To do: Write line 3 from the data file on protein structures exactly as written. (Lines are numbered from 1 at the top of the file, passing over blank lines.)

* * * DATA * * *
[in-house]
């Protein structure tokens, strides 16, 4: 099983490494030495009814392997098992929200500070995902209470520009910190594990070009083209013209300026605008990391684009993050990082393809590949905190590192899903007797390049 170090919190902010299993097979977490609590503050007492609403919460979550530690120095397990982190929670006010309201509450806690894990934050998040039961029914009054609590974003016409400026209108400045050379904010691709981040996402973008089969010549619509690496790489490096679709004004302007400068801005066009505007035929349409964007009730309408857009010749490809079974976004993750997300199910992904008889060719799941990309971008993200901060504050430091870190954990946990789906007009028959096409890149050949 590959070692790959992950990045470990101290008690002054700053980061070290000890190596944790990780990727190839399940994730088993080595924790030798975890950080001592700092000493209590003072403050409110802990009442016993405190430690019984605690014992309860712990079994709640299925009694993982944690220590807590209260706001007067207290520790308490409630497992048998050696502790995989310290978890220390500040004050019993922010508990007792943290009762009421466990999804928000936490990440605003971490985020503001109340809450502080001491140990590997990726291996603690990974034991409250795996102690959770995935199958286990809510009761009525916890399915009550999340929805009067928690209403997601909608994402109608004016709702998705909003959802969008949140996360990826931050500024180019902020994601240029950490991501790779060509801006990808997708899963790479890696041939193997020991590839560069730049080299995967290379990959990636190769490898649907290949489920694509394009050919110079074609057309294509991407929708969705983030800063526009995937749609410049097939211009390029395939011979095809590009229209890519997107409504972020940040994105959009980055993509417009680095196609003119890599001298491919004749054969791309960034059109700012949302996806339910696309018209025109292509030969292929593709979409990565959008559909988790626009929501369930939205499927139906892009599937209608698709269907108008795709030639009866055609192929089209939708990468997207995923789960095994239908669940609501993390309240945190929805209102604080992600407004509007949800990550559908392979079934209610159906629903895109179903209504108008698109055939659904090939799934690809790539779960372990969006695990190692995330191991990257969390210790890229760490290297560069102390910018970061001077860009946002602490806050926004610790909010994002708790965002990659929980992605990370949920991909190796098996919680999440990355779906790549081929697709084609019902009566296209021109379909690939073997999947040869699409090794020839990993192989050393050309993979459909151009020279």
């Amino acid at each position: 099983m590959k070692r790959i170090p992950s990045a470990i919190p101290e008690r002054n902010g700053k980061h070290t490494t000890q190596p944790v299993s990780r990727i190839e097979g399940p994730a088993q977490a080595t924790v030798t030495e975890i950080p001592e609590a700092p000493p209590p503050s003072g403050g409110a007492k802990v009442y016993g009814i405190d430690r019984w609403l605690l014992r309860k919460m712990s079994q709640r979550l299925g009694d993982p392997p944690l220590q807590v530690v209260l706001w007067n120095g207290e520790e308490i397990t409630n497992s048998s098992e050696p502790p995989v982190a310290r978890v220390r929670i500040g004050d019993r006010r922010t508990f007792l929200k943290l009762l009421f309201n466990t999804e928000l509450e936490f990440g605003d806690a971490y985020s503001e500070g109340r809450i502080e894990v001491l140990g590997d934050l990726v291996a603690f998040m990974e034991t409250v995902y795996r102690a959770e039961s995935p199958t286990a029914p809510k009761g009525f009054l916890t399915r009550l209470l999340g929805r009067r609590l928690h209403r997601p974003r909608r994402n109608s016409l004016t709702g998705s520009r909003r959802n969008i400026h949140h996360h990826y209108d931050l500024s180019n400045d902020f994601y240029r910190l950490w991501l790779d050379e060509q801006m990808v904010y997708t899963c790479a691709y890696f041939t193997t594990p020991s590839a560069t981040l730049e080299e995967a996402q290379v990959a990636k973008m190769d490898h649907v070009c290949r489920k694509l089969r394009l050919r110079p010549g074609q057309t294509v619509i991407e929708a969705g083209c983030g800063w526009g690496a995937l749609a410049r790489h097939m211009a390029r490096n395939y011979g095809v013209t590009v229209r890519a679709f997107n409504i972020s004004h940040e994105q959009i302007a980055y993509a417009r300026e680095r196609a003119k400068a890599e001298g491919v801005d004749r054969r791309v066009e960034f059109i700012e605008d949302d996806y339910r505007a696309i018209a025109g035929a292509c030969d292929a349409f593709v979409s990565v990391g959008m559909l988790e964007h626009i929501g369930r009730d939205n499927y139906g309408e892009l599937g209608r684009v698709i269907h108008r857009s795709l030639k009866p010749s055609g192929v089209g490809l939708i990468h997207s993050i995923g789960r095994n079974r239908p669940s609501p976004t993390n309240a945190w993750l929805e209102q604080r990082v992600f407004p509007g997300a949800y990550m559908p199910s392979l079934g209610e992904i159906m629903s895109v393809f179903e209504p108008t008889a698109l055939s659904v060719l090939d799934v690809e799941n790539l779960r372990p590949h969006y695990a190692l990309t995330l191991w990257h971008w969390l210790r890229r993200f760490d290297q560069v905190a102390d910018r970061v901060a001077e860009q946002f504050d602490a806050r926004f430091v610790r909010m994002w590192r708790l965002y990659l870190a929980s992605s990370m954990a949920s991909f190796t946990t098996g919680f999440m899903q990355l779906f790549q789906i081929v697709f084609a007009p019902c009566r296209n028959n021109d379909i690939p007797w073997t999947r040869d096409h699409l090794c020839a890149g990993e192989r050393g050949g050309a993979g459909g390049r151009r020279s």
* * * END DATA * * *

């Amino acid at each position: 099983m590959k070692r790959i170090p992950s990045a470990i919190p101290e008690r002054n902010g700053k980061h070290t490494t000890q190596p944790v299993s990780r990727i190839e097979g399940p994730a088993q977490a080595t924790v030798t030495e975890i950080p001592e609590a700092p000493p209590p503050s003072g403050g409110a007492k802990v009442y016993g009814i405190d430690r019984w609403l605690l014992r309860k919460m712990s079994q709640r979550l299925g009694d993982p392997p944690l220590q807590v530690v209260l706001w007067n120095g207290e520790e308490i397990t409630n497992s048998s098992e050696p502790p995989v982190a310290r978890v220390r929670i500040g004050d019993r006010r922010t508990f007792l929200k943290l009762l009421f309201n466990t999804e928000l509450e936490f990440g605003d806690a971490y985020s503001e500070g109340r809450i502080e894990v001491l140990g590997d934050l990726v291996a603690f998040m990974e034991t409250v995902y795996r102690a959770e039961s995935p199958t286990a029914p809510k009761g009525f009054l916890t399915r009550l209470l999340g929805r009067r609590l928690h209403r997601p974003r909608r994402n109608s016409l004016t709702g998705s520009r909003r959802n969008i400026h949140h996360h990826y209108d931050l500024s180019n400045d902020f994601y240029r910190l950490w991501l790779d050379e060509q801006m990808v904010y997708t899963c790479a691709y890696f041939t193997t594990p020991s590839a560069t981040l730049e080299e995967a996402q290379v990959a990636k973008m190769d490898h649907v070009c290949r489920k694509l089969r394009l050919r110079p010549g074609q057309t294509v619509i991407e929708a969705g083209c983030g800063w526009g690496a995937l749609a410049r790489h097939m211009a390029r490096n395939y011979g095809v013209t590009v229209r890519a679709f997107n409504i972020s004004h940040e994105q959009i302007a980055y993509a417009r300026e680095r196609a003119k400068a890599e001298g491919v801005d004749r054969r791309v066009e960034f059109i700012e605008d949302d996806y339910r505007a696309i018209a025109g035929a292509c030969d292929a349409f593709v979409s990565v990391g959008m559909l988790e964007h626009i929501g369930r009730d939205n499927y139906g309408e892009l599937g209608r684009v698709i269907h108008r857009s795709l030639k009866p010749s055609g192929v089209g490809l939708i990468h997207s993050i995923g789960r095994n079974r239908p669940s609501p976004t993390n309240a945190w993750l929805e209102q604080r990082v992600f407004p509007g997300a949800y990550m559908p199910s392979l079934g209610e992904i159906m629903s895109v393809f179903e209504p108008t008889a698109l055939s659904v060719l090939d799934v690809e799941n790539l779960r372990p590949h969006y695990a190692l990309t995330l191991w990257h971008w969390l210790r890229r993200f760490d290297q560069v905190a102390d910018r970061v901060a001077e860009q946002f504050d602490a806050r926004f430091v610790r909010m994002w590192r708790l965002y990659l870190a929980s992605s990370m954990a949920s991909f190796t946990t098996g919680f999440m899903q990355l779906f790549q789906i081929v697709f084609a007009p019902c009566r296209n028959n021109d379909i690939p007797w073997t999947r040869d096409h699409l090794c020839a890149g990993e192989r050393g050949g050309a993979g459909g390049r151009r020279s």